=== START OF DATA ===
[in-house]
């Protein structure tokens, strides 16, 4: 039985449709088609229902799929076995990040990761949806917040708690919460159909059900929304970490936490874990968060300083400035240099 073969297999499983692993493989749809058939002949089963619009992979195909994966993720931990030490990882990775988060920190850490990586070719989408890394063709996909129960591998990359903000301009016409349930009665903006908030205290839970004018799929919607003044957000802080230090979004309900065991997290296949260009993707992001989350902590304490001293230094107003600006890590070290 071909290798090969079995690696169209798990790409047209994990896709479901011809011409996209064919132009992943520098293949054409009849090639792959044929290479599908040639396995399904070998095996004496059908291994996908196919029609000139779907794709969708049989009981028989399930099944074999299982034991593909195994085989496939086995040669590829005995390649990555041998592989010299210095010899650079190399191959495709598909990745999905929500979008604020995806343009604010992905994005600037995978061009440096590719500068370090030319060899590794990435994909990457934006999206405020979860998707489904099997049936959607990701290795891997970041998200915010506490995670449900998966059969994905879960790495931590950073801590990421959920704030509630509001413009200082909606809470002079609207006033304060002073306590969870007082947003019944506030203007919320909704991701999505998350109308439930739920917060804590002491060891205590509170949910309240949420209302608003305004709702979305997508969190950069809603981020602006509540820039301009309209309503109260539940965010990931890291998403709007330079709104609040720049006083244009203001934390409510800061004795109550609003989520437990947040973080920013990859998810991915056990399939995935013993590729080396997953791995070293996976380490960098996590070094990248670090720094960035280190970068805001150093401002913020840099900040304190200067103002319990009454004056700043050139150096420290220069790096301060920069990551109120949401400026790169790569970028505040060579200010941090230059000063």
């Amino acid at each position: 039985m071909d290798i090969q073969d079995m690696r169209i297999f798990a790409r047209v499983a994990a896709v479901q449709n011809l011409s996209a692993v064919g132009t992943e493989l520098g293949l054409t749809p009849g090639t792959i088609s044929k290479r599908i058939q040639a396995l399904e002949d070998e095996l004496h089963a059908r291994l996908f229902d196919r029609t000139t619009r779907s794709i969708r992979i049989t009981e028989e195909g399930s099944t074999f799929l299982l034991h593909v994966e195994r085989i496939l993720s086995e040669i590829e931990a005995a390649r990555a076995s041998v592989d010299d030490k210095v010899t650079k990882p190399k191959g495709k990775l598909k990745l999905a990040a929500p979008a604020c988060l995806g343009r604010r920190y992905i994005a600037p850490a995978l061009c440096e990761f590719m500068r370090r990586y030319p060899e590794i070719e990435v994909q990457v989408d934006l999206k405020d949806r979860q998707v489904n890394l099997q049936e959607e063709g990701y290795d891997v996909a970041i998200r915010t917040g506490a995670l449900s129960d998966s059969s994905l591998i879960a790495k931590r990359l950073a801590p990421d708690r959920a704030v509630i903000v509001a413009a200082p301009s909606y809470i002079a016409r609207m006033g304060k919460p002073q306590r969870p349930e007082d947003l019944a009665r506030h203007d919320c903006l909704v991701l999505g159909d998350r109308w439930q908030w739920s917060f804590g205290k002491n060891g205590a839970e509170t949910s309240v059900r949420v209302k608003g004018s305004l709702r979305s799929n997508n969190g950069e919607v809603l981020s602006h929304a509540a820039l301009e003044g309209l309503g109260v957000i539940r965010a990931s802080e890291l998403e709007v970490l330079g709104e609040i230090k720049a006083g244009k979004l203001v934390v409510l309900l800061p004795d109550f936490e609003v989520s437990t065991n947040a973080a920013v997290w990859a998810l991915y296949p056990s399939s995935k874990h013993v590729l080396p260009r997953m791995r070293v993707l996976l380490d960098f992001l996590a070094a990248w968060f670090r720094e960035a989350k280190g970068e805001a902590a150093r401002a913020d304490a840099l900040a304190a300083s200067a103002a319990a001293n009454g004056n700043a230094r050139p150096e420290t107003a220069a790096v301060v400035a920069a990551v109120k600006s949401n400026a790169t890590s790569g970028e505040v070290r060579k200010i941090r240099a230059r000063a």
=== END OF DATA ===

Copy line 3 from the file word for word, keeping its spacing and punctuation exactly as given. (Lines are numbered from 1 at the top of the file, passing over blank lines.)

């Amino acid at each position: 039985m071909d290798i090969q073969d079995m690696r169209i297999f798990a790409r047209v499983a994990a896709v479901q449709n011809l011409s996209a692993v064919g132009t992943e493989l520098g293949l054409t749809p009849g090639t792959i088609s044929k290479r599908i058939q040639a396995l399904e002949d070998e095996l004496h089963a059908r291994l996908f229902d196919r029609t000139t619009r779907s794709i969708r992979i049989t009981e028989e195909g399930s099944t074999f799929l299982l034991h593909v994966e195994r085989i496939l993720s086995e040669i590829e931990a005995a390649r990555a076995s041998v592989d010299d030490k210095v010899t650079k990882p190399k191959g495709k990775l598909k990745l999905a990040a929500p979008a604020c988060l995806g343009r604010r920190y992905i994005a600037p850490a995978l061009c440096e990761f590719m500068r370090r990586y030319p060899e590794i070719e990435v994909q990457v989408d934006l999206k405020d949806r979860q998707v489904n890394l099997q049936e959607e063709g990701y290795d891997v996909a970041i998200r915010t917040g506490a995670l449900s129960d998966s059969s994905l591998i879960a790495k931590r990359l950073a801590p990421d708690r959920a704030v509630i903000v509001a413009a200082p301009s909606y809470i002079a016409r609207m006033g304060k919460p002073q306590r969870p349930e007082d947003l019944a009665r506030h203007d919320c903006l909704v991701l999505g159909d998350r109308w439930q908030w739920s917060f804590g205290k002491n060891g205590a839970e509170t949910s309240v059900r949420v209302k608003g004018s305004l709702r979305s799929n997508n969190g950069e919607v809603l981020s602006h929304a509540a820039l301009e003044g309209l309503g109260v957000i539940r965010a990931s802080e890291l998403e709007v970490l330079g709104e609040i230090k720049a006083g244009k979004l203001v934390v409510l309900l800061p004795d109550f936490e609003v989520s437990t065991n947040a973080a920013v997290w990859a998810l991915y296949p056990s399939s995935k874990h013993v590729l080396p260009r997953m791995r070293v993707l996976l380490d960098f992001l996590a070094a990248w968060f670090r720094e960035a989350k280190g970068e805001a902590a150093r401002a913020d304490a840099l900040a304190a300083s200067a103002a319990a001293n009454g004056n700043a230094r050139p150096e420290t107003a220069a790096v301060v400035a920069a990551v109120k600006s949401n400026a790169t890590s790569g970028e505040v070290r060579k200010i941090r240099a230059r000063a």